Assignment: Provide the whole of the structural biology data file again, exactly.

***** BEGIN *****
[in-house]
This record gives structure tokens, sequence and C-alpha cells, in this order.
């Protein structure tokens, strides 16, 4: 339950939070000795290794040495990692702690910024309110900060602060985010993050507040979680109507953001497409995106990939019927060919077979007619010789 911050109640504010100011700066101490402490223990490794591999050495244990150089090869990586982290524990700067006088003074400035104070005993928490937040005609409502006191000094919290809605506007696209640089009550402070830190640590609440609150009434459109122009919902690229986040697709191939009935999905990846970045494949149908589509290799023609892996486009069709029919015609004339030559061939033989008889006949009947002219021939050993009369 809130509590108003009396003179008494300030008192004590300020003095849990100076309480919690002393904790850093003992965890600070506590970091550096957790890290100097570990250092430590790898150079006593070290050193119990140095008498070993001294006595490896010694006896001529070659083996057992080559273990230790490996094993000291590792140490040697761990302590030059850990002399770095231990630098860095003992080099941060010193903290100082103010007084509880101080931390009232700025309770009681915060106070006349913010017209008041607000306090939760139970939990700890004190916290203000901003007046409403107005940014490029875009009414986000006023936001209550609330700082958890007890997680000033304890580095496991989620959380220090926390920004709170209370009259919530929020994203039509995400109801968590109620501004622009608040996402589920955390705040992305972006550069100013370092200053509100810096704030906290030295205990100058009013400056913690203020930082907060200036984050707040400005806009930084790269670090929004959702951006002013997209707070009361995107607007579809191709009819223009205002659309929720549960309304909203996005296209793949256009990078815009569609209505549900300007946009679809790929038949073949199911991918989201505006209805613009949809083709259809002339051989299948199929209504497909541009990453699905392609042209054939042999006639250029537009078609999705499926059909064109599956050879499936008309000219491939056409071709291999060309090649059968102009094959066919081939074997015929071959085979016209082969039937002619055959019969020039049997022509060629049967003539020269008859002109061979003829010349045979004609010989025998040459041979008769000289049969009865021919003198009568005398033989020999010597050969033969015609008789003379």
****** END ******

[in-house]
This record gives structure tokens, sequence and C-alpha cells, in this order.
């Protein structure tokens, strides 16, 4: 339950939070000795290794040495990692702690910024309110900060602060985010993050507040979680109507953001497409995106990939019927060919077979007619010789 911050109640504010100011700066101490402490223990490794591999050495244990150089090869990586982290524990700067006088003074400035104070005993928490937040005609409502006191000094919290809605506007696209640089009550402070830190640590609440609150009434459109122009919902690229986040697709191939009935999905990846970045494949149908589509290799023609892996486009069709029919015609004339030559061939033989008889006949009947002219021939050993009369 809130509590108003009396003179008494300030008192004590300020003095849990100076309480919690002393904790850093003992965890600070506590970091550096957790890290100097570990250092430590790898150079006593070290050193119990140095008498070993001294006595490896010694006896001529070659083996057992080559273990230790490996094993000291590792140490040697761990302590030059850990002399770095231990630098860095003992080099941060010193903290100082103010007084509880101080931390009232700025309770009681915060106070006349913010017209008041607000306090939760139970939990700890004190916290203000901003007046409403107005940014490029875009009414986000006023936001209550609330700082958890007890997680000033304890580095496991989620959380220090926390920004709170209370009259919530929020994203039509995400109801968590109620501004622009608040996402589920955390705040992305972006550069100013370092200053509100810096704030906290030295205990100058009013400056913690203020930082907060200036984050707040400005806009930084790269670090929004959702951006002013997209707070009361995107607007579809191709009819223009205002659309929720549960309304909203996005296209793949256009990078815009569609209505549900300007946009679809790929038949073949199911991918989201505006209805613009949809083709259809002339051989299948199929209504497909541009990453699905392609042209054939042999006639250029537009078609999705499926059909064109599956050879499936008309000219491939056409071709291999060309090649059968102009094959066919081939074997015929071959085979016209082969039937002619055959019969020039049997022509060629049967003539020269008859002109061979003829010349045979004609010989025998040459041979008769000289049969009865021919003198009568005398033989020999010597050969033969015609008789003379």